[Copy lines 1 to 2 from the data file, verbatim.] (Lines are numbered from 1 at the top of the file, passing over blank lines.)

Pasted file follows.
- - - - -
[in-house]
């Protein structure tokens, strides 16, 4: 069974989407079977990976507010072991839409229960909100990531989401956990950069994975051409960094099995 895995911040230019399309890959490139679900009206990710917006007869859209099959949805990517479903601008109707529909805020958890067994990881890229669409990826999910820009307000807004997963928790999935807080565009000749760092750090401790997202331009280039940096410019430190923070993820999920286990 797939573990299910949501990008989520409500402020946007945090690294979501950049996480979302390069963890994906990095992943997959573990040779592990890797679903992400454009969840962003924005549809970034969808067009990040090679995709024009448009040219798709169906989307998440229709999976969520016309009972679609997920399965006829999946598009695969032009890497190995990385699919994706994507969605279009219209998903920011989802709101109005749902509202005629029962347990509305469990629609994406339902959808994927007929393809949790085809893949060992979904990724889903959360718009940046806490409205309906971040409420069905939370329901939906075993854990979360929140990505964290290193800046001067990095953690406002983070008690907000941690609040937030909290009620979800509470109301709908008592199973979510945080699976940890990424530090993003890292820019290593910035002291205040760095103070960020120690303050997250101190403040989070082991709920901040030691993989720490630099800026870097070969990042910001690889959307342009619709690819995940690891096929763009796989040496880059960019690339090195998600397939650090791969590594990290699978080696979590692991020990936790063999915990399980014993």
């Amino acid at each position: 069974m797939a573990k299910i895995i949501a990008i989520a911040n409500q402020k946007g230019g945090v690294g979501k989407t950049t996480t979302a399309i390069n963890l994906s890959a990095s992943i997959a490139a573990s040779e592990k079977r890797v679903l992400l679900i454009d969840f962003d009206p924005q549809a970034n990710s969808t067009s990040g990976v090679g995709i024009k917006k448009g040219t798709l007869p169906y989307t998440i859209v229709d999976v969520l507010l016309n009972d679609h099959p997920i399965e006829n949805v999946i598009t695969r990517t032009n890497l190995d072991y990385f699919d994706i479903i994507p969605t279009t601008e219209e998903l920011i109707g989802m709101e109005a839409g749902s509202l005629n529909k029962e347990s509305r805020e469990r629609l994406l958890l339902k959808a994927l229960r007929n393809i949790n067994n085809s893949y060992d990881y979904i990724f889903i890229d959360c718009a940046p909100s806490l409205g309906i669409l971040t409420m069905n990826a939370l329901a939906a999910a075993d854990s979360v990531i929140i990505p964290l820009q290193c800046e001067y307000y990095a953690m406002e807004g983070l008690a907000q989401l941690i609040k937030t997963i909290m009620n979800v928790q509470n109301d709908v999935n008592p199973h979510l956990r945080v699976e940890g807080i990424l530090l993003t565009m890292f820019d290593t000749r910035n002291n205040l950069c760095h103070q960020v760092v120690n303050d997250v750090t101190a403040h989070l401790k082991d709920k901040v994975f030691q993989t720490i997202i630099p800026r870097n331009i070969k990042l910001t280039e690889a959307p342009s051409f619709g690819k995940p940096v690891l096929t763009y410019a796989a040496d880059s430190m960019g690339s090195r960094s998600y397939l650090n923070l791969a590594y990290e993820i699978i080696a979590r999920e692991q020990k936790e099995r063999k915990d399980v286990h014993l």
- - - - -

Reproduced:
[in-house]
């Protein structure tokens, strides 16, 4: 069974989407079977990976507010072991839409229960909100990531989401956990950069994975051409960094099995 895995911040230019399309890959490139679900009206990710917006007869859209099959949805990517479903601008109707529909805020958890067994990881890229669409990826999910820009307000807004997963928790999935807080565009000749760092750090401790997202331009280039940096410019430190923070993820999920286990 797939573990299910949501990008989520409500402020946007945090690294979501950049996480979302390069963890994906990095992943997959573990040779592990890797679903992400454009969840962003924005549809970034969808067009990040090679995709024009448009040219798709169906989307998440229709999976969520016309009972679609997920399965006829999946598009695969032009890497190995990385699919994706994507969605279009219209998903920011989802709101109005749902509202005629029962347990509305469990629609994406339902959808994927007929393809949790085809893949060992979904990724889903959360718009940046806490409205309906971040409420069905939370329901939906075993854990979360929140990505964290290193800046001067990095953690406002983070008690907000941690609040937030909290009620979800509470109301709908008592199973979510945080699976940890990424530090993003890292820019290593910035002291205040760095103070960020120690303050997250101190403040989070082991709920901040030691993989720490630099800026870097070969990042910001690889959307342009619709690819995940690891096929763009796989040496880059960019690339090195998600397939650090791969590594990290699978080696979590692991020990936790063999915990399980014993």